Nature's Economy

A History of Ecological Ideas

Author: Donald Worster

Publisher: Cambridge University Press

ISBN: 9780521468343

Category: History

Page: 505

View: 6553

Nature's Economy is a wide-ranging investigation of ecology's past. It traces the origins of the concept, discusses the thinkers who have shaped it, and shows how it in turn has shaped the modern perception of our place in nature. The book includes portraits of Linnaeus, Gilbert White, Darwin, Thoreau, and such key twentieth-century ecologists as Rachel Carson, Frederic Clements, Aldo Leopold, James Lovelock, and Eugene Odum. It concludes with a new Part VI, which looks at the directions ecology has taken most recently.
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Nature's Economy

A History of Ecological Ideas

Author: Donald Worster

Publisher: Cambridge University Press

ISBN: 9780521318709

Category: History

Page: 432

View: 4482

This wide-ranging investigation of ecology's past traces the origins of the concept, discusses the thinkers who have shaped it, and shows how it in turn has shaped the modern perception of our place in nature. Donald Worster focuses on the dramatic shifts in man's view of the living world that have occurred since the eighteenth century, looking closely at the contributions of such figures as Linnaeus, Gilbert White, Darwin, and Thoreau, as well as those of the twentieth-century ecologists Frederic Clements, Aldo Leopold, and Eugene Odum. The author has written a new preface for this work, which was first published by Sierra Club Books in 1977.
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Jonathan Franzen at the End of Postmodernism

Author: Stephen J. Burn

Publisher: A&C Black

ISBN: 1441191240

Category: Literary Criticism

Page: 176

View: 2236

Jonathan Franzen is one of the most influential, critically-significant and popular contemporary American novelists. This book is the first full-length study of his work and attempts to articulate where American fiction is headed after postmodernism. Stephen Burn provides a comprehensive analysis of each of Franzen's novels - from his early work to the major success of The Corrections - identifying key sources, delineating important narrative strategies, and revealing how Franzen's themes are reinforced by each novel's structure. Supplementing this analysis with comparisons to key contemporaries, David Foster Wallace and Richard Powers, Burn suggests how Franzen's work is indicative of the direction of experimental American fiction in the wake of the so-called end of postmodernism.
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The Island Press Bibliography of Environmental Literature

Author: Joseph Arthur Miller,Yale University. School of Forestry and Environmental Studies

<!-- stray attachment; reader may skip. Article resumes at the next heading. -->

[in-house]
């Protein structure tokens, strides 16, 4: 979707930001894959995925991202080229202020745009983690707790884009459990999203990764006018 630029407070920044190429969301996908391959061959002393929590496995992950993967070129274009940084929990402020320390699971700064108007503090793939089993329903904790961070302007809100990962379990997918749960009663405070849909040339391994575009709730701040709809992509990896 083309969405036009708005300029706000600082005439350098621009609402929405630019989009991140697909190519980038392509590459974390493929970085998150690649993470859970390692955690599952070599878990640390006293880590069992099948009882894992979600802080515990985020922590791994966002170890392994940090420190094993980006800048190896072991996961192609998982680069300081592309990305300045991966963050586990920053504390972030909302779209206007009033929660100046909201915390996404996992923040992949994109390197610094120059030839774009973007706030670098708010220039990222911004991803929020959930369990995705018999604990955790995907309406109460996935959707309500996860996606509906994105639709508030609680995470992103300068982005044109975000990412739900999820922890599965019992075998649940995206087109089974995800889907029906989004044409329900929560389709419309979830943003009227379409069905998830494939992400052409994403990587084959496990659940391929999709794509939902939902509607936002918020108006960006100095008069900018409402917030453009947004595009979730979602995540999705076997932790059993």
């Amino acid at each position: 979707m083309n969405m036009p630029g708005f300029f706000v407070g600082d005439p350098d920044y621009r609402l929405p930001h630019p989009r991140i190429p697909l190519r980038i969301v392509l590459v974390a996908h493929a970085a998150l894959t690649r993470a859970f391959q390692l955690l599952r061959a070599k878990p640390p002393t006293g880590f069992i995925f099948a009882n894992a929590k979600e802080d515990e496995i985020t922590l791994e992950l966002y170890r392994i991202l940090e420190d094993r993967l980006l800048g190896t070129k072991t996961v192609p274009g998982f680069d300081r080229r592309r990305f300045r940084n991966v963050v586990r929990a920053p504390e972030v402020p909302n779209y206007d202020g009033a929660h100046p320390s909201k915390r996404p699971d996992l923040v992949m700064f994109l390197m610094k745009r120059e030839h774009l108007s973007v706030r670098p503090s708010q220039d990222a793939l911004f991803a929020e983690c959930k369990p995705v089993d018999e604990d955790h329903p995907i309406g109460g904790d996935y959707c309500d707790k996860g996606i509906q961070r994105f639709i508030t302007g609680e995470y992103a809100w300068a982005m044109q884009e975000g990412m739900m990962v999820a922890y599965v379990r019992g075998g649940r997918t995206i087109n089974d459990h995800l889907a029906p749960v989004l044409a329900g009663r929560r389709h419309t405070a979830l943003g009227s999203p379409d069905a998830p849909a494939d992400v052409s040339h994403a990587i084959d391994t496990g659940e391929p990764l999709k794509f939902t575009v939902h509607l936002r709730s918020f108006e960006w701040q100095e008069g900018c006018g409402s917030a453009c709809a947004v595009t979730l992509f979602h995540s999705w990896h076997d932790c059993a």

Publisher: N.A

ISBN: N.A

Category: Business & Economics

Page: 396

View: 6756

Environnmental professionals have long felt the need for a practical reference work that takes an interdisciplinary approach to environmental research. This comprehensive reference work lists books, monographs, journals, conference proceedings, government reports, and other publications that contain essential information for those working to solve environmental problems--professionals, researchers, policymakers, and students.
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An Environmental History of Russia

Author: Paul Josephson,Nicolai Dronin,Aleh Cherp

Publisher: Cambridge University Press

ISBN: 0521869587

Category: History

Page: 340

View: 6387

This environmental history of the former Soviet Union explores the impact that state economic development programs had on the environment.
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The Environment and Science

Social Impact and Interaction

Author: Christian C. Young

Publisher: ABC-CLIO

ISBN: 1576079635

Category: Science

Page: 299

View: 6515

Describes the relationship between the environmental sciences and society.
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The Destruction of the Bison

An Environmental History, 1750–1920

Author: Andrew C. Isenberg

Publisher: Cambridge University Press

ISBN: 1107717477

Category: History

Page: 218

View: 1310

The Destruction of the Bison, first published in 2000, explains the decline of the North American bison population from an estimated 30 million in 1800 to fewer than a thousand a century later. In this wide-ranging, interdisciplinary study, Andrew C. Isenberg argues that the cultural and ecological encounter between Native Americans and Euroamericans in the Great Plains was the central cause of the near-extinction of the bison. Cultural and ecological interactions created new types of bison hunters on both sides of the encounter: mounted Indian nomads and Euroamerican industrial hidemen. Together with environmental pressures these hunters nearly extinguished the bison. In the early twentieth century, nostalgia about the very cultural strife which first threatened the bison became, ironically, an important impetus to its preservation.